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One day in the pandemic: Portraits of lives cut short. | Press "Enter" to skip to content

One day in the pandemic: Portraits of lives cut short.

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People in the United States have been dying of Covid-19 at the highest rate of the pandemic. The new milestone of 400,000 deaths, reached on Tuesday, is the equivalent of wiping out a city the size of Oakland, Calif. It is on the order of Sept. 11 deaths more than a hundred times over. At that scale, the human brain compensates with a defense that political psychologists call “psychic numbing.”

On one single day in a monthlong period during which the United States lost more people to Covid-19 than in any other during the pandemic, Stacey Williams, a beloved youth football coach and father of five in Florida, was among more than 2,000 Americans with the virus to die.

Along with Mr. Williams, Jose H. Garcia, 59, the longtime chief of the Roma Police Department in the South Texas border region who was known to friends and family as Beto, died of Covid-19 complications. So did Nelson Prentice Bowsher II of Washington, D.C., 80, an affordable-housing advocate whose family’s feed mill business was a fixture of South Bend, Ind., through the 1960s.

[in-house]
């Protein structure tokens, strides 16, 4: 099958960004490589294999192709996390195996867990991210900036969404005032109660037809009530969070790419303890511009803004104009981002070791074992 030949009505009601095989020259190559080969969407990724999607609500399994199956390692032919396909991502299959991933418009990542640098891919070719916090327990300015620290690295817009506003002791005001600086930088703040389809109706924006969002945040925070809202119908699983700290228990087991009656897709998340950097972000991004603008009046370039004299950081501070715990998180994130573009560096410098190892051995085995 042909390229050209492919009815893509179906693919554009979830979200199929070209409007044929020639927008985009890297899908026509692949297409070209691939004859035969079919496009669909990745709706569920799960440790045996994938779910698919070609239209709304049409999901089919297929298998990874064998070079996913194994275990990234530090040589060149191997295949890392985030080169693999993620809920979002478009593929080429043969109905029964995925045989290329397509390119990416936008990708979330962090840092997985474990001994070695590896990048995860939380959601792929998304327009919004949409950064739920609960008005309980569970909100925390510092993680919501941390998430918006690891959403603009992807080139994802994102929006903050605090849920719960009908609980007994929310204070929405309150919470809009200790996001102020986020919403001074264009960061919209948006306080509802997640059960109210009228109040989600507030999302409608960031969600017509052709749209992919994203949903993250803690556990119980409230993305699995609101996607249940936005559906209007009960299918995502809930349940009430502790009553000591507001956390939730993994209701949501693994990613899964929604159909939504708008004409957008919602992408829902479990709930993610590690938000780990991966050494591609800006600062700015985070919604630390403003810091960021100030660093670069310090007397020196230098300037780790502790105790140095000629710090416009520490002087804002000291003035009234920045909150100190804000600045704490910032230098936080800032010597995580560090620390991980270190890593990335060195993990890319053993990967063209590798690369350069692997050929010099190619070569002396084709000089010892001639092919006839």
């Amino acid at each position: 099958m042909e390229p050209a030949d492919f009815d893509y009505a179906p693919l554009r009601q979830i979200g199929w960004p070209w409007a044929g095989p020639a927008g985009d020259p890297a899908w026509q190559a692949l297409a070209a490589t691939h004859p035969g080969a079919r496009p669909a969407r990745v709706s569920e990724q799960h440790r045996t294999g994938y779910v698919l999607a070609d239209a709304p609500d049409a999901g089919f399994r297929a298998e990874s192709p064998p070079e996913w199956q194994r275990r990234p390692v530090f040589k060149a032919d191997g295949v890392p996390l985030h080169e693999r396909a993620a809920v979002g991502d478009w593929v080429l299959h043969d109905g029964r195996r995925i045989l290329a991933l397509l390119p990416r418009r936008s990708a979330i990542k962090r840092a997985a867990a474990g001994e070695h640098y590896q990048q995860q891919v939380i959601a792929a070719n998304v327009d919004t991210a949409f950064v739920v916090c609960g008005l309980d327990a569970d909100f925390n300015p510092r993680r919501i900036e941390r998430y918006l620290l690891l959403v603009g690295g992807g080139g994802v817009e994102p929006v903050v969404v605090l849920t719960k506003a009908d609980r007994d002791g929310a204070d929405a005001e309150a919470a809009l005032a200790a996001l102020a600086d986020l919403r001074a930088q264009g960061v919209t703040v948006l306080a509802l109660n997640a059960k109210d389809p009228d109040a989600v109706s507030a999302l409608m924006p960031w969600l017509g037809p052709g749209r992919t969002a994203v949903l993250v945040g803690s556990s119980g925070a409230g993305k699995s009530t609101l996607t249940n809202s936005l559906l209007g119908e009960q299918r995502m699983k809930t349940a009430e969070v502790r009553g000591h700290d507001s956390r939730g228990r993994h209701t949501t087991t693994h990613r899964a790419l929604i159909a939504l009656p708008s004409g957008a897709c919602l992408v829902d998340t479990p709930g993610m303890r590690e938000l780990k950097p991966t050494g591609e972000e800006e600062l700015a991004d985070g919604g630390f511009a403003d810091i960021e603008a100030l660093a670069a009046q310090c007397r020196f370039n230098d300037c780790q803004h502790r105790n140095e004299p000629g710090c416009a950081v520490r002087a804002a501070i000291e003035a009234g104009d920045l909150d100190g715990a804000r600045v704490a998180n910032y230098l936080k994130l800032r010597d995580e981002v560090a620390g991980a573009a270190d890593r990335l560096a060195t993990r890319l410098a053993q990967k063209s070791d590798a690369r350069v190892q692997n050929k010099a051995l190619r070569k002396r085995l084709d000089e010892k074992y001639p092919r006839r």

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Combing through hundreds of local obituaries, county records and interviews with families, New York Times reporters were able to piece together a tapestry of some of the lives lost on that day, Jan. 4.

Sherri Rasmussen, 51, of Lancaster, Ohio, was one. She is survived by a daughter who said she will always remember the day her mother gave her purse to a woman who complimented it in a CVS store, saying, “I want to pay it forward.”

And then there was Pedro Ramirez, 47, who loved his Puerto Rican homeland, salsa dancing and restoring Volkswagen bugs. Days before, he told his wife, Shawna Rodriguez, about the vaccine and how people like him, with chronic medical issues, would be getting it soon.

“I told him I loved him and how sorry I was that he had to be in the hospital by himself,” said Ms. Ramirez, 52, who works in a bridal salon in Macon, Ga.

The surge in deaths reflects how much faster Americans have spread the virus to one another since late September, when the number of cases identified daily had fallen to below 40,000. Since early in the pandemic, deaths have closely tracked cases, with about 1.5 percent of cases ending in death three to four weeks later.


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